Remembering 9/11

When the first hijacked aircraft hit Tower 1 of the World Trade Center on 9-11, Fire Chief Peter Ganci yelled down the hall to his commanders, “Look out your windows, the World Trade Center’s been hit by a plane!” The men rose, looked and lunged for their gear.

Ganci too, pulled on his turnout coat. And he, like every other firefighter in the city, raced toward the site. Those coming on the 9 a.m. shift, those getting off — they all jumped on the trucks together. So did the retirees, and the men on medical leave who happened to be hanging around the station houses. One group of firefighters commandeered a crowded 67th Street crosstown bus.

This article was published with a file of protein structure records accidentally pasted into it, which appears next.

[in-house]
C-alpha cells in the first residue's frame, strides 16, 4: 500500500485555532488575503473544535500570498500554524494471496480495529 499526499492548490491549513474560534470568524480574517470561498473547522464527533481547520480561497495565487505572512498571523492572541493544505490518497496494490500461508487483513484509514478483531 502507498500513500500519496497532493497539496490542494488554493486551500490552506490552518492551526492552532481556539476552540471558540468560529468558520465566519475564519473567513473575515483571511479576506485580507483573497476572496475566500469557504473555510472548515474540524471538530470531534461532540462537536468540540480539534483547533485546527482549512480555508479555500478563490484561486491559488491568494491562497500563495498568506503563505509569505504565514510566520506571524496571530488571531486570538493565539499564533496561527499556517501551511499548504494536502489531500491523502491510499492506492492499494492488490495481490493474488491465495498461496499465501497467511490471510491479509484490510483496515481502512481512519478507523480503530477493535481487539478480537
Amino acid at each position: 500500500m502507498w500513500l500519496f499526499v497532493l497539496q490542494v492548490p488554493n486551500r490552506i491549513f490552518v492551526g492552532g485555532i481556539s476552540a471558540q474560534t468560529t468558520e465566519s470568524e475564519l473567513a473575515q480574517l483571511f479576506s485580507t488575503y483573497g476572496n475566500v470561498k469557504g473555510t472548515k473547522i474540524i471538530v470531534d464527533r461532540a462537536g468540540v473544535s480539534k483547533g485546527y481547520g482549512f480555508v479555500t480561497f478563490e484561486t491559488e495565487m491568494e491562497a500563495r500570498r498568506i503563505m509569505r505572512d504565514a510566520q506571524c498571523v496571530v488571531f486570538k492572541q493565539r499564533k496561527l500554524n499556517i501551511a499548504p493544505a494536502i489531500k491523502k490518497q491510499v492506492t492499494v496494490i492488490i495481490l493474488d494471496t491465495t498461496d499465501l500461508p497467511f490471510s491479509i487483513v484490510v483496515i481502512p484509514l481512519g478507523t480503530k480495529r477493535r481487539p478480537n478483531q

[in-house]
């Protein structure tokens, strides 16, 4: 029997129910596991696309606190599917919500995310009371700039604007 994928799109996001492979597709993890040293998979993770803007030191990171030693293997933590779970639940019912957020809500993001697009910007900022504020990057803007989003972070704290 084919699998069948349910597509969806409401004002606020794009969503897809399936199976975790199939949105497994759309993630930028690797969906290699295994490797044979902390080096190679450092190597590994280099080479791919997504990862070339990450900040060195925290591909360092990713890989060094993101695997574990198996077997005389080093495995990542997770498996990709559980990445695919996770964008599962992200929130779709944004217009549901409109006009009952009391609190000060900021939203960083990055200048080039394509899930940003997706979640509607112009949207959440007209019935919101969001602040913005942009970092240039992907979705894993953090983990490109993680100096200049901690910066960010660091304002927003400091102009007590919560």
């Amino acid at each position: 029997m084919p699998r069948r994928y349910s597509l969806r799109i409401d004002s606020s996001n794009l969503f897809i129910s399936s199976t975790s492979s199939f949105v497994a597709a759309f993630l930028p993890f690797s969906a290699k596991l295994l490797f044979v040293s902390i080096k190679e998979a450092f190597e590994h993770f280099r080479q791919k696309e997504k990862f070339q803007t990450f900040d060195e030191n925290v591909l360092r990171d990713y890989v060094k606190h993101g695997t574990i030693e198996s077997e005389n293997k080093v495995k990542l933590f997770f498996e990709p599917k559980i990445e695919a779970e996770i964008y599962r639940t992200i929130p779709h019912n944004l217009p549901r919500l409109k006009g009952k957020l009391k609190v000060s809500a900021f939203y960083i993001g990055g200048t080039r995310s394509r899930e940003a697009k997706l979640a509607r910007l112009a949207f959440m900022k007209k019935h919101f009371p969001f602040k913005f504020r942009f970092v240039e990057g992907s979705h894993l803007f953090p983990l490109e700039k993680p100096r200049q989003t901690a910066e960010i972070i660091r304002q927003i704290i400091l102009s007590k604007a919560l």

Ganci established a command center. When he realized the towers weren’t stable, he tried to pull everyone back, but a lot of men were still inside. He ran south toward the Twin Towers. “He didn’t have a reverse gear,” said Paul Nigro, his deputy. He did what he lived to do – he went to save people – and no one saw him alive again. “Every firefighter at the scene, more than 500 people, went directly into the most dangerous conditions they had ever seen,” said Nigro. Ganci epitomizes the character of a firefighter. And so we thank him, and the others who gave everything. As we approach the tenth anniversary of that day, we honor them — by remembering.


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